By MATT BURGARD
The Courant, Hartford, CT
February 27, 2008
Sarah Ford was fresh out of high school when she took a job as a server in a restaurant in Buffalo, N.Y., a 19-year-old eager to show she could make it on her own.
But within weeks, Ford found her spirit all but crushed by a verbally abusive boss who chastised her in front of customers and other employees. On one occasion, she recalled Tuesday, her boss leaned into a cabinet full of pots and pans and swiped them all on the floor, then ordered her to pick them all up and organize them.
"It was so demeaning. I was down on the floor on my hands and knees in front of all these people," said Ford, who testified at a hearing before the state legislature's labor and public employees committee in support of a bill that would crack down on so-called "workplace bullying."
Ford, who two years later works happily at a Starbucks coffee shop in Bristol, said it was hard for her to overcome the emotional trauma she endured on her first job. She said she hopes the legislation being considered -- which, if adopted, would be the first law of its kind in the country -- will make abusive bosses and co-workers think twice about how they treat their employees.
The bill, which has the support of committee chair state Sen. Edith Prague, D-Columbia, is actually a revised version of a similar bill that failed to reach a full vote of the assembly last year because of concerns about how it might affect businesses. In particular, opponents worried that the bill, which would allow workplace bullying victims to sue their tormentors, could expose employers to potential damages even if they had consistently tried to create a safe environment for workers.
The new legislation aims to protect employers who have acted in good faith by making them exempt from liability if they can show they took steps to prevent bullying behavior on the part of individual employees or supervisors.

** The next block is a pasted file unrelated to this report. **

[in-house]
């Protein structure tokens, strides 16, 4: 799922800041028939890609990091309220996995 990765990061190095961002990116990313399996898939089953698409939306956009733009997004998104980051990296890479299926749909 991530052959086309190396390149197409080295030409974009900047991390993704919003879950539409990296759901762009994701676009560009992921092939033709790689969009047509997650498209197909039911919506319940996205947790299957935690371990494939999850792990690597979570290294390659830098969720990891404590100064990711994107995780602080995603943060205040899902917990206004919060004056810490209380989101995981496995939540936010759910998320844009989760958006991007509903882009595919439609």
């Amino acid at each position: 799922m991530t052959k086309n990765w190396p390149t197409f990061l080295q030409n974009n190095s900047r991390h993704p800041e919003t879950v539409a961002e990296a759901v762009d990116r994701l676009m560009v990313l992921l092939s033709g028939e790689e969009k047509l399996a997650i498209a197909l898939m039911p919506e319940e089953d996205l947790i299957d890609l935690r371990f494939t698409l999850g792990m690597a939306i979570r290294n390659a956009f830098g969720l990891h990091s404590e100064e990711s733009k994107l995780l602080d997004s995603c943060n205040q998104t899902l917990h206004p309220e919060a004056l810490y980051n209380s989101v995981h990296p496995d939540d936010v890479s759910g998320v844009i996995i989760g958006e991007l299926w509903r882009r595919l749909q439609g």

Katherine Hermes, who is the head of the Connecticut chapter of the national Workplace Bullying Institute, testified that a national survey conducted last year showed that 34 percent of U.S. workers, or roughly 54 million people, said they had experienced workplace bullying of one kind or another in their lifetimes.
Hermes said her best friend, Marlene Braun, a manager of a California national monument area, killed herself two years ago because of constant harassment and intimidation by her boss. Yet although the majority of bullying cases involve instances of bosses bullying their employees, Hermes said the survey showed that an increasing number of cases are being reported in which employees have bullied either fellow employees or, in some cases, their bosses.
"It's a nuanced thing, and sometimes the subordinates have the power over their bosses," she said. "It's not always top-down."
Hermes said the survey also showed that, although the majority of bullying victims are women, an increasing number of men have reported being bullied as well. And the majority of people who have been identified as bullies, more than 58 percent, were women, Hermes said.
"It's a changing dynamic," she said, adding that academic studies are now being done to understand the phenomenon.
After Ford tearfully testified about her experience with workplace bullying, Prague said the proposed bill will be put to a committee vote in the months ahead and, from there, would probably need to clear the judiciary committee before making it to the assembly floor.
"It makes me very angry that someone would do this to you," Prague told Ford. "But in the end, he'll get his."